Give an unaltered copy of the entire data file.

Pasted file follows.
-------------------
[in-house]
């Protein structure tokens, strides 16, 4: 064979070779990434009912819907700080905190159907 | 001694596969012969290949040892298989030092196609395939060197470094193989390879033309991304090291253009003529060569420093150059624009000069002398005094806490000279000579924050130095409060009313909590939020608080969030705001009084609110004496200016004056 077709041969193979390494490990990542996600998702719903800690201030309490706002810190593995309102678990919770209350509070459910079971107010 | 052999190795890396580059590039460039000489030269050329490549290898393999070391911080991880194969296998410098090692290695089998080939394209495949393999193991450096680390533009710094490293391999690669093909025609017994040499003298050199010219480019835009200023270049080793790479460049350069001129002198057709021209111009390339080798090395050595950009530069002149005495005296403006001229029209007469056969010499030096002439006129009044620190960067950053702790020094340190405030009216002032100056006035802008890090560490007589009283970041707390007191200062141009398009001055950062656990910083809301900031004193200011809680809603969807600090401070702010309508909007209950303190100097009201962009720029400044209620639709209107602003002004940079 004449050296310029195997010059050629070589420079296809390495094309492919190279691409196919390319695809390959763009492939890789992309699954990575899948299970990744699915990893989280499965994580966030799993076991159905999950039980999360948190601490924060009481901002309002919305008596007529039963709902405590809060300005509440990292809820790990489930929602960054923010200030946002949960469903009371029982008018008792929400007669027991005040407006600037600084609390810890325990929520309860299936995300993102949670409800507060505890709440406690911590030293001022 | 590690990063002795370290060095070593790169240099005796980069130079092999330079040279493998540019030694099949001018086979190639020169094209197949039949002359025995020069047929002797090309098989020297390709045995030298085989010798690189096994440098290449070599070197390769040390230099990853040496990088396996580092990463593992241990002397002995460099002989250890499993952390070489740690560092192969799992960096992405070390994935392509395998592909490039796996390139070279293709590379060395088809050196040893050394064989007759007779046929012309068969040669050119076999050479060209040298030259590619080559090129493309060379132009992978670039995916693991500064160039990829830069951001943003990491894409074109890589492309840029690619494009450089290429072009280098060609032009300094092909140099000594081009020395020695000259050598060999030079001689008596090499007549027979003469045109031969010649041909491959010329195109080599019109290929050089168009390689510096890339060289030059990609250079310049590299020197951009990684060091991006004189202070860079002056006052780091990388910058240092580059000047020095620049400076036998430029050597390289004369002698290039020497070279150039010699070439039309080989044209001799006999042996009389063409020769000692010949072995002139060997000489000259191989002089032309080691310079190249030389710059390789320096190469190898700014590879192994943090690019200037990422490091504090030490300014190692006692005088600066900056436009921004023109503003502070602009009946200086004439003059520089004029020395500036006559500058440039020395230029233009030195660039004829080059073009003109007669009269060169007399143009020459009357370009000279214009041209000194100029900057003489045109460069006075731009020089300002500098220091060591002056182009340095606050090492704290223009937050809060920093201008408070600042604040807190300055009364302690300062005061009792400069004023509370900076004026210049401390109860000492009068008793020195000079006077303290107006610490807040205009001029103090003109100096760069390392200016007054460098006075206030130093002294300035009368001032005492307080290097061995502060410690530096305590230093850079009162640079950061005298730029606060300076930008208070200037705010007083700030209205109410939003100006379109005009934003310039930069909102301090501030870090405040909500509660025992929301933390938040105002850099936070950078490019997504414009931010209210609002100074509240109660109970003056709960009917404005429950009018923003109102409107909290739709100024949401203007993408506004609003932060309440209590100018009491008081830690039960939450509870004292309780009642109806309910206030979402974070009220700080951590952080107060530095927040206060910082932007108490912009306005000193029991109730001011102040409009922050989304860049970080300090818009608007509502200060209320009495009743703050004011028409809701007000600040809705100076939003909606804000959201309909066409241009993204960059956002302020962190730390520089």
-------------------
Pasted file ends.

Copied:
[in-house]
């Protein structure tokens, strides 16, 4: 064979070779990434009912819907700080905190159907 | 001694596969012969290949040892298989030092196609395939060197470094193989390879033309991304090291253009003529060569420093150059624009000069002398005094806490000279000579924050130095409060009313909590939020608080969030705001009084609110004496200016004056 077709041969193979390494490990990542996600998702719903800690201030309490706002810190593995309102678990919770209350509070459910079971107010 | 052999190795890396580059590039460039000489030269050329490549290898393999070391911080991880194969296998410098090692290695089998080939394209495949393999193991450096680390533009710094490293391999690669093909025609017994040499003298050199010219480019835009200023270049080793790479460049350069001129002198057709021209111009390339080798090395050595950009530069002149005495005296403006001229029209007469056969010499030096002439006129009044620190960067950053702790020094340190405030009216002032100056006035802008890090560490007589009283970041707390007191200062141009398009001055950062656990910083809301900031004193200011809680809603969807600090401070702010309508909007209950303190100097009201962009720029400044209620639709209107602003002004940079 004449050296310029195997010059050629070589420079296809390495094309492919190279691409196919390319695809390959763009492939890789992309699954990575899948299970990744699915990893989280499965994580966030799993076991159905999950039980999360948190601490924060009481901002309002919305008596007529039963709902405590809060300005509440990292809820790990489930929602960054923010200030946002949960469903009371029982008018008792929400007669027991005040407006600037600084609390810890325990929520309860299936995300993102949670409800507060505890709440406690911590030293001022 | 590690990063002795370290060095070593790169240099005796980069130079092999330079040279493998540019030694099949001018086979190639020169094209197949039949002359025995020069047929002797090309098989020297390709045995030298085989010798690189096994440098290449070599070197390769040390230099990853040496990088396996580092990463593992241990002397002995460099002989250890499993952390070489740690560092192969799992960096992405070390994935392509395998592909490039796996390139070279293709590379060395088809050196040893050394064989007759007779046929012309068969040669050119076999050479060209040298030259590619080559090129493309060379132009992978670039995916693991500064160039990829830069951001943003990491894409074109890589492309840029690619494009450089290429072009280098060609032009300094092909140099000594081009020395020695000259050598060999030079001689008596090499007549027979003469045109031969010649041909491959010329195109080599019109290929050089168009390689510096890339060289030059990609250079310049590299020197951009990684060091991006004189202070860079002056006052780091990388910058240092580059000047020095620049400076036998430029050597390289004369002698290039020497070279150039010699070439039309080989044209001799006999042996009389063409020769000692010949072995002139060997000489000259191989002089032309080691310079190249030389710059390789320096190469190898700014590879192994943090690019200037990422490091504090030490300014190692006692005088600066900056436009921004023109503003502070602009009946200086004439003059520089004029020395500036006559500058440039020395230029233009030195660039004829080059073009003109007669009269060169007399143009020459009357370009000279214009041209000194100029900057003489045109460069006075731009020089300002500098220091060591002056182009340095606050090492704290223009937050809060920093201008408070600042604040807190300055009364302690300062005061009792400069004023509370900076004026210049401390109860000492009068008793020195000079006077303290107006610490807040205009001029103090003109100096760069390392200016007054460098006075206030130093002294300035009368001032005492307080290097061995502060410690530096305590230093850079009162640079950061005298730029606060300076930008208070200037705010007083700030209205109410939003100006379109005009934003310039930069909102301090501030870090405040909500509660025992929301933390938040105002850099936070950078490019997504414009931010209210609002100074509240109660109970003056709960009917404005429950009018923003109102409107909290739709100024949401203007993408506004609003932060309440209590100018009491008081830690039960939450509870004292309780009642109806309910206030979402974070009220700080951590952080107060530095927040206060910082932007108490912009306005000193029991109730001011102040409009922050989304860049970080300090818009608007509502200060209320009495009743703050004011028409809701007000600040809705100076939003909606804000959201309909066409241009993204960059956002302020962190730390520089």